Mother Nature has been kind to me this winter, bringing very balmy temperatures to Banff National Park and holding off on massive dumps of snow (to every skier and snowboarder’s dismay). I have never once overlooked the benefits of being pregnant through winter, but I’ll admit it would have been harder getting through winter if the mountains had seen the kind of fresh snow that beckons me to clip into my AT skis.
Still, the last time I ventured into the backcountry was when I took a hike into Healy Pass when I was just 16 weeks pregnant, and that was only 9-kilometres away from the road. I have deeply missed the peace and quiet of the harder-to-reach places, the joys of getting there, of spending the night out away from civilization and recharging my system. I know it’s all worth it, and I would never have wanted to endanger myself or the mini adventurer by venturing too far way, so here’s how I’ve coped with my backcountry-less winter. I hope you can use them, too, whether you’re facing injury, pregnancy or some kind of temporary setback.
5 Tips for Surviving a Backcountry-less Winter
1. Explore the Frontcountry: While I definitely prefer the backcountry wilderness experience, the frontcountry has a lot to offer. One thing I have discovered this year is how great it is to see so many people enjoying the trails and skating ponds in the immediate vicinity of town. Apart from yoga and gym training, my main activities this winter have been walking and cross-country skiing. I am so thankful for the accessibility of the frontcountry trails, especially when I can’t head out for a whole day or overnight like I’m used to doing.
2. Take Joy in Other People’s Adventures: It’s easy for me to scroll through my Facebook Newsfeed and feel a little bit jealous when I see the photos my friends are posting of their awesome days at backcountry huts or carving turns through untracked snow. Instead I challenge myself to acknowledge how awesome it must have been and to ask them about it next time I see them. I know I’ll have my chance again, and this helps me to get excited about getting back into the wild. It also helps me crack out of what can become a fairly self-centered mindset.
3. Start Planning Trips: I have gotten a lot of joy out of talking with my husband about our plans to travel this coming year, places here in the Rockies that we can take the babe, and where we’ll go on our first multi-day backpacking trip with the wee one. We will of course need to see what little personality comes with that little bundle and how he or she copes in the tent and on the trail, but I find it encouraging to humour some ideas.
4. Pamper Yourself: My friend recently commented on one of my Instagram photos that I had “great mountain feet.” In this particular photo I have my feet – toenails freshly painted – propped up in front of a fireplace at Storm Mountain Lodge. This is not usually the case. Back in 2011, when I came back from 9 weeks of trekking in Nepal following a full summer of hiking and climbing in the Rockies, my feet shed like snakeskin. So while I’m taking a break from the touring boots and hikers, I thought I might as well pamper myself like a real lady. It has been quite the treat! Whether it’s a massage, pedicure, or whatever will help you feel like a million bucks, it’s worth giving yourself a little bit of extra love, especially if you can’t be in the places you love.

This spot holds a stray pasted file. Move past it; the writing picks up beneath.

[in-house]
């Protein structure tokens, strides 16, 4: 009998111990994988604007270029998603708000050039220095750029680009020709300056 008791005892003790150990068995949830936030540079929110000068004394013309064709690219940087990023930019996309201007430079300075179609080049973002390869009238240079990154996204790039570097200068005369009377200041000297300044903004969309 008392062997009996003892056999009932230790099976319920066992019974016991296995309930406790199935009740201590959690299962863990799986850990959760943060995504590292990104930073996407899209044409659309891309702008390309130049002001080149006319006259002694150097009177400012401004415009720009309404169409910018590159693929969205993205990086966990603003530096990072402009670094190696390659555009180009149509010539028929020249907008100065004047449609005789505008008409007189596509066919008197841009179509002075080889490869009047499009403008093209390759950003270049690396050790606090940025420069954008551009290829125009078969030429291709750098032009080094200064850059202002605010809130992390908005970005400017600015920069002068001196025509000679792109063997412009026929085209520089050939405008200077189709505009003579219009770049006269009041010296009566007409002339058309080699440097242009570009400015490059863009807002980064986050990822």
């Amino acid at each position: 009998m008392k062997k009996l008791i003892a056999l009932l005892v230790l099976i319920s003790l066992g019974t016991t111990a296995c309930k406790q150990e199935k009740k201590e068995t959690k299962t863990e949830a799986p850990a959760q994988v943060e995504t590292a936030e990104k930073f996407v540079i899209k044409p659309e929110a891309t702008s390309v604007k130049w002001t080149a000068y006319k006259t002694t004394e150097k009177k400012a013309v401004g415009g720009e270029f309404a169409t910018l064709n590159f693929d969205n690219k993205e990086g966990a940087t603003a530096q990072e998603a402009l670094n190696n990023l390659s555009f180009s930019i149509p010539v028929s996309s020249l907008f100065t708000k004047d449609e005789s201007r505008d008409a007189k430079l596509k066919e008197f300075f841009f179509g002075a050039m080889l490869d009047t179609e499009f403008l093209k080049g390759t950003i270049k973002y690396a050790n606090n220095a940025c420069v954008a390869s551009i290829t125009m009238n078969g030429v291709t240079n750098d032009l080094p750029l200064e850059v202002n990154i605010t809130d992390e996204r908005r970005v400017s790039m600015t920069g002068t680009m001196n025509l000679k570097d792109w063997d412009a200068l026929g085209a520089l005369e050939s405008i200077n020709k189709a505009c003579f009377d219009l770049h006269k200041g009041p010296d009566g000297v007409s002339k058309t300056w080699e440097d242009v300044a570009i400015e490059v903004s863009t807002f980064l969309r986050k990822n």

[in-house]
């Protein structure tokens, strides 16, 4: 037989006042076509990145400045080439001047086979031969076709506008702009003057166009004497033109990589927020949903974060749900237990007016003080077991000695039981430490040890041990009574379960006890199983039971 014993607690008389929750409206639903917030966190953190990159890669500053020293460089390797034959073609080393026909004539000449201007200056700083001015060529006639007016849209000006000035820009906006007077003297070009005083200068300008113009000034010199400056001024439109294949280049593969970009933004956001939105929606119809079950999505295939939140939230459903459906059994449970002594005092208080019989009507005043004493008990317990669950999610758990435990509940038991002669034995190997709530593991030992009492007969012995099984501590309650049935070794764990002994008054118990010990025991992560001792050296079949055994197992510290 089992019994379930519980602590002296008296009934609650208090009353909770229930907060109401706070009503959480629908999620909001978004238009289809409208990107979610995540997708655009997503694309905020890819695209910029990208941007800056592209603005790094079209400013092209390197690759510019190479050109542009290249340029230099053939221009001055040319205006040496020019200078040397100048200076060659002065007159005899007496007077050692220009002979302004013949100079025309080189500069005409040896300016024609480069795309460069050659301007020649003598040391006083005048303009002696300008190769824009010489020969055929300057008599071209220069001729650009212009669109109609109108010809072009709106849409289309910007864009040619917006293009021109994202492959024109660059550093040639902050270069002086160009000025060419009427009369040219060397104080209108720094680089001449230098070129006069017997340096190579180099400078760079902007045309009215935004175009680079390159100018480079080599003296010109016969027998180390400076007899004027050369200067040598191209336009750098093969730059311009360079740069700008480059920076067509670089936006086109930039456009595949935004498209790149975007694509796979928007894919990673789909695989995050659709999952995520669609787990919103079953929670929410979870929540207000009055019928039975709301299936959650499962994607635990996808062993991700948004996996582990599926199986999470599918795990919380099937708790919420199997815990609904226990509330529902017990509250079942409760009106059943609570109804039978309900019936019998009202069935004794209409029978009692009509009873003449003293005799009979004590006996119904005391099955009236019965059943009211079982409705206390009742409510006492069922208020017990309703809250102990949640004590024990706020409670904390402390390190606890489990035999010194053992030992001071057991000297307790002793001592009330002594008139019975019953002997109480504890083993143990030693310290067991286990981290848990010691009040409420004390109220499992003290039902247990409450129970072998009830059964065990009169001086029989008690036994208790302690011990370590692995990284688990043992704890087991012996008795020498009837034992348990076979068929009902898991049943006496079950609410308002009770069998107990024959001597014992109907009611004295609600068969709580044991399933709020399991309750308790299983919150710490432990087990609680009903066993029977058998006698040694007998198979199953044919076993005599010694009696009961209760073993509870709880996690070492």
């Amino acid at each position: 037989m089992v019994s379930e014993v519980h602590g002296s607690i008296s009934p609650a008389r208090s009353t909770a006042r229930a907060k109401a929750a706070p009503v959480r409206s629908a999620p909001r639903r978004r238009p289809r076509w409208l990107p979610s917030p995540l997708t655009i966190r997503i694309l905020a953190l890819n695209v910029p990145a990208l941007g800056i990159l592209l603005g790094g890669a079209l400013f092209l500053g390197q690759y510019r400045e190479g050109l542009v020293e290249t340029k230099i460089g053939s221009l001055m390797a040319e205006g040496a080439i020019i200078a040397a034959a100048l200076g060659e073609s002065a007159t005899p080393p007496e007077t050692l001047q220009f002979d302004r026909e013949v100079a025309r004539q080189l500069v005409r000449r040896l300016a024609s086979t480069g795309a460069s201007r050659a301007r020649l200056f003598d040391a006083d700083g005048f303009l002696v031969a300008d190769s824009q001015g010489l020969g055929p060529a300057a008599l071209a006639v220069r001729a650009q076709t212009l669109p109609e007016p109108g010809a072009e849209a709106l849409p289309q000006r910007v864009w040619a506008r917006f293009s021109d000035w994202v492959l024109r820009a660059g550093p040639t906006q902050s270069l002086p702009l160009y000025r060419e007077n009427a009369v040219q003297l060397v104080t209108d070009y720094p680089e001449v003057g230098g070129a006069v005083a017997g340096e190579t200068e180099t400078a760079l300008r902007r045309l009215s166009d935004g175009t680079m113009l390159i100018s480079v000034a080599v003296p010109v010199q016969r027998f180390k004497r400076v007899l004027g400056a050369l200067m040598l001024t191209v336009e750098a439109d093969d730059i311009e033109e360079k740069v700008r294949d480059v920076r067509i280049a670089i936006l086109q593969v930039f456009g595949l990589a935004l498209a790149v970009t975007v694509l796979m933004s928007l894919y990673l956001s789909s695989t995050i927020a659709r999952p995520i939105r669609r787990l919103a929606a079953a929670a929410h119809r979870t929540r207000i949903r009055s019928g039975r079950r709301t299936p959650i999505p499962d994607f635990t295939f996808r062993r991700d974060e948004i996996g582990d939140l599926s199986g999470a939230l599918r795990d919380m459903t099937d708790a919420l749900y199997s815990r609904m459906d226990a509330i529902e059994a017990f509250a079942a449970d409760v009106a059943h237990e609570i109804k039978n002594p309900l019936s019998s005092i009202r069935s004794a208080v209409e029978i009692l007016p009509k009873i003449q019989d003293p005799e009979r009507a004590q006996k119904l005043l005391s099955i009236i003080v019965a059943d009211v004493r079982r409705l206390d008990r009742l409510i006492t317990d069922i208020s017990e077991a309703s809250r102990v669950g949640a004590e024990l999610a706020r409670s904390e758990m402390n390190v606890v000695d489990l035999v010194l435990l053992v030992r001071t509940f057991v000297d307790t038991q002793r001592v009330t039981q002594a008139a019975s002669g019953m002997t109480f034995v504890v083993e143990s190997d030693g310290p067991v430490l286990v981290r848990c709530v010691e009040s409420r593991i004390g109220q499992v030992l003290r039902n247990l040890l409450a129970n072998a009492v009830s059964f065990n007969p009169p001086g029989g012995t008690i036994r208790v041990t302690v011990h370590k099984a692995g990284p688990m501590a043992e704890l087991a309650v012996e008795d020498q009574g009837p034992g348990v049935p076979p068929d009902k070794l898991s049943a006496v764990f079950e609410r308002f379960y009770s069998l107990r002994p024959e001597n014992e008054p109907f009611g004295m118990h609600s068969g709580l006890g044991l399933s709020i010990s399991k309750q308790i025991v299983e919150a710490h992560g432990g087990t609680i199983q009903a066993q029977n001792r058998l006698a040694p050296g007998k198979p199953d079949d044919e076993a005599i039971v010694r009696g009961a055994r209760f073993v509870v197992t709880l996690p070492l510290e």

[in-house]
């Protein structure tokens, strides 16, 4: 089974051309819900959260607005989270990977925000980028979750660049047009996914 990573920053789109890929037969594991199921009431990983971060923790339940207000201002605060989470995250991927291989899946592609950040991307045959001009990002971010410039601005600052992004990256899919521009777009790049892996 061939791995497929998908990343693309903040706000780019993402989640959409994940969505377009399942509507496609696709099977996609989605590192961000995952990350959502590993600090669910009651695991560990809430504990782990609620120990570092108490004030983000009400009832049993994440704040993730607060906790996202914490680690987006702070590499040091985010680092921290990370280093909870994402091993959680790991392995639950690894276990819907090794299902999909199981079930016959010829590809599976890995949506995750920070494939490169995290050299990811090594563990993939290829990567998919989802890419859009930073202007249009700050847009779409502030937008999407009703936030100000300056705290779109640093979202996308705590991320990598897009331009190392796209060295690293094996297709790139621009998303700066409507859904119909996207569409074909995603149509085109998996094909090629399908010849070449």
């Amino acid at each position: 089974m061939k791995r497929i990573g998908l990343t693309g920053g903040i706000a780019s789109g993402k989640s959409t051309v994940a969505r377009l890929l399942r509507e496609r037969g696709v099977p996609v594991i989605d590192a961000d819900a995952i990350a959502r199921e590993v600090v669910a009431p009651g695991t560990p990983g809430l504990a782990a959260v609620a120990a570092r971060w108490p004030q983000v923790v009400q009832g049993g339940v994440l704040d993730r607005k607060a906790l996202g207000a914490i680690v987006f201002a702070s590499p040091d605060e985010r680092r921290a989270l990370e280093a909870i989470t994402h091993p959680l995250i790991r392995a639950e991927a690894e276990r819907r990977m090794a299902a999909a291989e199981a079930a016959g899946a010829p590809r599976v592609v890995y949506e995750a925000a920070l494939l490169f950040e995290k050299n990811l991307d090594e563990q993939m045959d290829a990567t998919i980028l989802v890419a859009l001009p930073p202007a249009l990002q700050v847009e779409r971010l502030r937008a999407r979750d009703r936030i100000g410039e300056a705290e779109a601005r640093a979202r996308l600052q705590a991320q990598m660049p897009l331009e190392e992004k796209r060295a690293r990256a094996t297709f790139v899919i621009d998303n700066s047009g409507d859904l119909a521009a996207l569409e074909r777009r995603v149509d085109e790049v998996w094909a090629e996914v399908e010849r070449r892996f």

5. Pick Up a New Hobby: You’ve likely got more time on your hands, so why not do something new with them or return to an old hobby? I think it’s really important for us to have diverse interests and activities to keep our minds sharp and avoid having all our eggs in one basket. While I wish I could tell you I finally learned to knit this winter, I spent a lot of my free time reading up on parenting, babies, pregnancy, adventuring with children and of course writing on this website. I wouldn’t say I over-educated myself on these topics, but I figured I’d dive into the experience head first. It has been fascinating to know how babies grow, what is happening in my own body, the various ethics and controversies around birth and what the heck I’m supposed to do with a newborn. If anything, I’m more in awe of the whole process.
The sun is shining outside my window as I finish writing this, reminding me that soon enough I’ll be able to return to the places I love in the backcountry, away from the crowds, the trio of us exploring in all new ways. I will never be more thankful to hit the trail, smell the fresh wildflowers and get my mountain legs back again.
Got any other tips for surviving a backcountry-less winter?